Archive for April, 2011

If we call it something different then it means something different

April 6, 2011

I have been asked a few times lately what my point of view is on same sex marriage, by both straight and gay friends As part of the conversations I had, I realised that many people have what I think of as a ‘skewed’ idea of what marriage is all about.

Now why do I say that? Well it is not that I mean they have ideas about how a marriage might or might not work. The key thing that almost everyone seems to think is that ‘marriage’ is a religious act. Now even my ‘non-religious’ friends (some who did not get married in a church themselves) believe that the act of marriage is a religious thing!

Correct me if I am wrong, but I thought a ‘marriage’ was in fact a ‘legal’ act, not a religious one. Yes, a lot of people choose to get married within a religious setting, such as in a church, but ultimately they sign a legal document that then legalises their wedding… in fact without this you are not really married in the eyes of the law.

Also a key point is that heterosexual couples are allowed to ‘get married’ in non-religious places, such as a garden, on a beach or even in a pub – where is the religion in that!? And yet they can still call it a ‘marriage’.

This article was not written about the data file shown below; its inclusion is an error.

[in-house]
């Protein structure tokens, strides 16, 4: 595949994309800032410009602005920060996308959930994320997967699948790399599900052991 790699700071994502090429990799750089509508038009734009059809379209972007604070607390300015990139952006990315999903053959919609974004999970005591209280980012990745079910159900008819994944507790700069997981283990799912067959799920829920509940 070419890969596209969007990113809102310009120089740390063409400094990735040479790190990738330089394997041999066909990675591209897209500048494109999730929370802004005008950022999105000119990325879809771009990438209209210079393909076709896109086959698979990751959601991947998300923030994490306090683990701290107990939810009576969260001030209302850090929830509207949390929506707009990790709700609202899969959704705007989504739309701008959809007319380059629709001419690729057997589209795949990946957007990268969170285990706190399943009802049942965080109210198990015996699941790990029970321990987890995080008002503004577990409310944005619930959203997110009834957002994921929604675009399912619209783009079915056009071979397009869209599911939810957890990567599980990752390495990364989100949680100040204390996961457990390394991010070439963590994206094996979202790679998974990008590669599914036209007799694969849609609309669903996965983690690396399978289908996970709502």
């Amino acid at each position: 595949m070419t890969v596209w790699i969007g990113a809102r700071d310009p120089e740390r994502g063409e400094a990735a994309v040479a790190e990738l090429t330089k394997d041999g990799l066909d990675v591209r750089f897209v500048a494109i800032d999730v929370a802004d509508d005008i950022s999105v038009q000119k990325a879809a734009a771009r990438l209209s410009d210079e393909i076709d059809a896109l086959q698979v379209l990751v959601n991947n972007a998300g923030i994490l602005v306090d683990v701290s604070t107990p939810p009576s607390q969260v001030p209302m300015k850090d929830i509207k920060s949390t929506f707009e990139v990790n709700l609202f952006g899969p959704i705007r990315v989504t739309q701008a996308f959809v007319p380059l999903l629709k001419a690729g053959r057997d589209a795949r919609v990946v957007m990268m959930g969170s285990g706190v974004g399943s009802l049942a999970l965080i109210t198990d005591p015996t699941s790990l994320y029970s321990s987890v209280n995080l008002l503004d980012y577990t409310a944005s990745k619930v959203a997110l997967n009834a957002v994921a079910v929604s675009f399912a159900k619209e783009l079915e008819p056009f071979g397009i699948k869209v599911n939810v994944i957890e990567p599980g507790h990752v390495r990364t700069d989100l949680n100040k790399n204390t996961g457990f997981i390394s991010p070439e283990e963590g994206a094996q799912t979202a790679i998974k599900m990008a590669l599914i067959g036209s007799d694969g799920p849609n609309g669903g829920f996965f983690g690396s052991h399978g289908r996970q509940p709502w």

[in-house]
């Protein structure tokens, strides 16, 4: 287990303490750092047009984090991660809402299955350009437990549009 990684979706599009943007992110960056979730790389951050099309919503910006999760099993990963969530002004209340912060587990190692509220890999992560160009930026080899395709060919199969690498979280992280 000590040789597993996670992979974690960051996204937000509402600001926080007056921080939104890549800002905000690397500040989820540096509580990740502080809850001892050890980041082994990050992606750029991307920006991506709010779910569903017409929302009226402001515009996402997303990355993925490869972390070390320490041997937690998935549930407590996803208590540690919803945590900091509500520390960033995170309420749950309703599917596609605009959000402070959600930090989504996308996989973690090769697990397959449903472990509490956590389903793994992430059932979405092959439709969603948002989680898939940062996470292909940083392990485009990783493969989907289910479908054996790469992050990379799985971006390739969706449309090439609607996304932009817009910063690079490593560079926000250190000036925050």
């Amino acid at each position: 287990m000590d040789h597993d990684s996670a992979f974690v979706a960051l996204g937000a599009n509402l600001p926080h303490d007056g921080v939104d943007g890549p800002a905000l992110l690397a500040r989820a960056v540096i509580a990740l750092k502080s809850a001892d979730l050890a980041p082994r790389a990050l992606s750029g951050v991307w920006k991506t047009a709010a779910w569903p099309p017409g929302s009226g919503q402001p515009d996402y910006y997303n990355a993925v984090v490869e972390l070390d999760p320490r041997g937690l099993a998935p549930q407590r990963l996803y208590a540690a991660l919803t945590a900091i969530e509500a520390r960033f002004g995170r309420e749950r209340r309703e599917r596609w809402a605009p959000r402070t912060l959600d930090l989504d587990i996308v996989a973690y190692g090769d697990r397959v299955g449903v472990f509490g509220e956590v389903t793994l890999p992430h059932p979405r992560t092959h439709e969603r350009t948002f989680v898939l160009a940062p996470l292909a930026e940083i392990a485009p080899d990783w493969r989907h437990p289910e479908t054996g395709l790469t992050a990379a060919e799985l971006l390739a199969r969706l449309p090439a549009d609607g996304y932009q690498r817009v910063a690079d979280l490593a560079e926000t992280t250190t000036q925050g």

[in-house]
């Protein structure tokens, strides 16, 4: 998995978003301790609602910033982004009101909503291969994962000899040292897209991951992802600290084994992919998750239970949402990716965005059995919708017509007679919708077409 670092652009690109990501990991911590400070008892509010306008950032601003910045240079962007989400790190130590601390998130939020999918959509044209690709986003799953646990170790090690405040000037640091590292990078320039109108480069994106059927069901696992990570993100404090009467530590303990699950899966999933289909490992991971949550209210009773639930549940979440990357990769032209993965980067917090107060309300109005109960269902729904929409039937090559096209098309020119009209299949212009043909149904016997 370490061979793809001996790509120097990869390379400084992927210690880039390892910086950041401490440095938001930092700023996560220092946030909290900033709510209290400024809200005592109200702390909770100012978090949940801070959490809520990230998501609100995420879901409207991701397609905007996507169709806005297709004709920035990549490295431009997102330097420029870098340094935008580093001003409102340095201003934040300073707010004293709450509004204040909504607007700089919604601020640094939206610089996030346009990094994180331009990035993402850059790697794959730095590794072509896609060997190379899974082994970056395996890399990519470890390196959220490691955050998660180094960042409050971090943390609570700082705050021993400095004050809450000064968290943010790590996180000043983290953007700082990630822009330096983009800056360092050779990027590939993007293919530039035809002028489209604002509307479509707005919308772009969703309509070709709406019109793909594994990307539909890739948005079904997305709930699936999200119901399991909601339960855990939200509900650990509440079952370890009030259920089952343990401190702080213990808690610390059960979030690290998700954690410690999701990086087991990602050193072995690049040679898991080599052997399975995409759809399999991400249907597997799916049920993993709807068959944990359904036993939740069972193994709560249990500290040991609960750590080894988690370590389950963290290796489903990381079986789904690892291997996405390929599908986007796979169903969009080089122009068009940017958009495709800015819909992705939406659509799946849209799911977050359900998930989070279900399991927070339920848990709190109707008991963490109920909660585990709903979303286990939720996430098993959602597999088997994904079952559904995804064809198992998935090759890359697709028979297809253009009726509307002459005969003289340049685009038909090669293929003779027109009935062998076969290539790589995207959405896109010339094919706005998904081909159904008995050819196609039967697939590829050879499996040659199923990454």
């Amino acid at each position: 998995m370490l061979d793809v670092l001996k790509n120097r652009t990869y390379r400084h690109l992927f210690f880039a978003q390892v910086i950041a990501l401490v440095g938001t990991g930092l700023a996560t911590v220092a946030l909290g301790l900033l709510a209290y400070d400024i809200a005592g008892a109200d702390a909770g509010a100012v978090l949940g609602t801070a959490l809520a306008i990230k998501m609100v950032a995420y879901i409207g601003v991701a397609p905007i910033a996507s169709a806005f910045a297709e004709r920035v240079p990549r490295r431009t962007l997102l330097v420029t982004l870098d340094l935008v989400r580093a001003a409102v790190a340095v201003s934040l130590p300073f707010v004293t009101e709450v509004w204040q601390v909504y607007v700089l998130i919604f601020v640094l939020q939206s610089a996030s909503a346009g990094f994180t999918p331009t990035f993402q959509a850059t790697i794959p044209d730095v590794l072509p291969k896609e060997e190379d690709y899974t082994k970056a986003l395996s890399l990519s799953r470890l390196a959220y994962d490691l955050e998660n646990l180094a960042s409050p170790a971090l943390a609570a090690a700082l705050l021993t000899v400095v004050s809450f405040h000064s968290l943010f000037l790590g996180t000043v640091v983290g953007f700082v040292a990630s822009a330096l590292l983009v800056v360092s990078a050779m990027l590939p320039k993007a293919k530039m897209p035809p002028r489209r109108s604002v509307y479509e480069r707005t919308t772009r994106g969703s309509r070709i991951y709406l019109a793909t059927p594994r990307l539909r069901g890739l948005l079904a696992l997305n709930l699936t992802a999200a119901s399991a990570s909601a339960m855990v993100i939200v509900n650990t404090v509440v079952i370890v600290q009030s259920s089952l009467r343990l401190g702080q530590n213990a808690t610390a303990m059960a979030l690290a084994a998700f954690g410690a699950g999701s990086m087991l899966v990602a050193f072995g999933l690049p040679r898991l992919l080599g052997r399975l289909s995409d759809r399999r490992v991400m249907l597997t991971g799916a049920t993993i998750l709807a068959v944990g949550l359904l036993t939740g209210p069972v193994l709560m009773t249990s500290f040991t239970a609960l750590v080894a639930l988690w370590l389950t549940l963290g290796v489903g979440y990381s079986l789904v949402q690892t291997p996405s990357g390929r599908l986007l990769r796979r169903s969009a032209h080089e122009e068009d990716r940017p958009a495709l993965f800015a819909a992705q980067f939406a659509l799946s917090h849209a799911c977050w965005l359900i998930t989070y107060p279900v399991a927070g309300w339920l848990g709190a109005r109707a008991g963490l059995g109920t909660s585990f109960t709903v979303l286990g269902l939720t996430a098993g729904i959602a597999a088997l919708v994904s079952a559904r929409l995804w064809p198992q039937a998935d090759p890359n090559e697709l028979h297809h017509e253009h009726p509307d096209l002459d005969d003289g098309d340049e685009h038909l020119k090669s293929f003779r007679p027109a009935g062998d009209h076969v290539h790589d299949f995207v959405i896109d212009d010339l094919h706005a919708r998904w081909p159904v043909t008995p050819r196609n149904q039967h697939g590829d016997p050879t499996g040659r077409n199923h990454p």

It is not good enough to say “but marriage is a religious act” as an argument, because that is not the entire truth, and besides non-religious heterosexuals being allowed to get married in a church simply makes a mockery of that argument.

I do agree however, that if the church does not want to allow same-sex marriages in their churches, then so be it, but they do not ‘own’ the copyright of marriage. I fundamentally believe that same-sex- partners should be allowed to get ‘married’ (be it in a garden, on a beach or in a pub) and call it just that. Marriage. 

A ‘civil-partnership’ is not the same. If we call it something different, then it means something different. People know what the act of marriage means, what being married bestows on a relationship and the statement a couple make to their friends and family when they ‘get married’. We all know the importance of this. And no it is not the same when a couple make a civil declaration, it does not have the same gravitas and it certainly is not seen as ‘equal’ to a marriage by most people.

Until I can say “this is my husband” rather than “this is my civil partner” there will always be a disparate treatment and acceptance of same-sex partnerships.

And if R is reading this…. no I am not wanting to get married.

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